1) How Contagious is Omicron?
Omicron has proved to be more transmissible than Delta and more than able to outcompete Delta. In some places, like Florida, for instance, in just the past 2 weeks the rate of new cases has moved the state from among the lowest in the country to one of the highest rates.
2) Doesn’t Omicron cause less severe illness than Delta?
There is some data from other countries that suggest Omicron may cause a lower rate of severe illness- hospitalization, need for ventilator care, and death. But be aware- lower, if true, does not mean thatbad outcomes will not occur. More people will get infected by Omicron so that a lower percentage of severe illness will still mean a lot of severe illness. The bottom line — there may well be more people suffering bad outcomes and death with Omicron than with Delta
3) Won’t everyone get Omicron? Each variant has proven to be more resistant to immunity produced by infection and/or vaccination. With Omicron, more vaccinated people will get infected, and more previously infected will get re-infected. So far, most of those vaccinated and re-infected have had a milder illness. Those not previously infected or vaccinated will likely suffer the most severe outcomes.
4) Why don’t the vaccines work?
Two-dose vaccines proved very effective for not so much with Omicron with reduced effectiveness against infection at 35%. Boosters increase immunity to around 75%, near the previously protective levels seen with Delta. Protection against hospitalization and death continues to be about the same. Bottom line- if you have been vaccinated with 2 doses, you should have a third dose to get that level of benefit.
5) If I already had Covid, am I not protected?
If you were previously infected, your immunity may last from 3-15 months. For will last around 6 months. Getting a booster results in the best level of immunity and protection. Bottom line — if previously infected more than 6 months ago and you don’t know your level of immunity, get a booster.
6) What should I do now?
Because of the increased chance for exposure and resulting infection, it is time to be careful in higher-risk situations whether vaccinated or not — crowded spaces, indoors, poorer ventilation, around those whose immune status you cannot know. The best move is to avoid such circumstances. Next best if you must be in such a situation is to avoid being a close contact — avoid being within 6 feet for more than 15 minutes not wearing a face-covering around those not wearing a face covering.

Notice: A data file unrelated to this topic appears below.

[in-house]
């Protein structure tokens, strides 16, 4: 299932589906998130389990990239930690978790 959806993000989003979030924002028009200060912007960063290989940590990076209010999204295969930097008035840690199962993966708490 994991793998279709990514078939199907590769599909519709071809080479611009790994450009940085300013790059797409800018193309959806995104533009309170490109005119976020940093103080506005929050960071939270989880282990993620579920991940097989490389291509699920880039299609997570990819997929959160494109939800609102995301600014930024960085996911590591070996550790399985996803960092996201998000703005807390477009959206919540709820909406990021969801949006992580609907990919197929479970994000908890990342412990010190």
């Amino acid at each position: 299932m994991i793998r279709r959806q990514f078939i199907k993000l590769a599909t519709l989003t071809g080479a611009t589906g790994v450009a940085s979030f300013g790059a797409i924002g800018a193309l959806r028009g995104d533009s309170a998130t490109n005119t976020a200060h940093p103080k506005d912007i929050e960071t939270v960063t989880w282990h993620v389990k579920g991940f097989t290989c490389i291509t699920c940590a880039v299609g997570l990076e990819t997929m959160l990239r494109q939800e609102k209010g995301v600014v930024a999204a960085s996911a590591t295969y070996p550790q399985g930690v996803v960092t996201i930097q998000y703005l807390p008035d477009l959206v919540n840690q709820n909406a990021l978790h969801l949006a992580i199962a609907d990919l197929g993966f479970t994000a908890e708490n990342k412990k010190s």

7) What should my family do when we get together?
If gathering with family and friends, make sure everyone agrees to be careful. Anyone with suggestive symptoms agrees to stay away. For everyone else attending, it’s better if everyone tests with a rapid antigen test a couple of days before the gathering and the morning of the gathering for a better chance that no one there is infected, contagious but not yet showing any symptoms
8) If I get can’t I just go to the hospital? --Healthcare and EMS systems are already strained, and we will just start seeing the effect from Christmas gatherings and travel by the end of this week, not to mention the effect from New Year and beyond. Add to that the impact of more people getting Omicron, including healthcare workers, which will further add to staffing shortages. Right now, it is in everyone’s best interest to do everything possible to not get infected because a strained healthcare and EMS affects everyone, Covid related or not. This has been the case for many weeks now, but it is no more important than right now.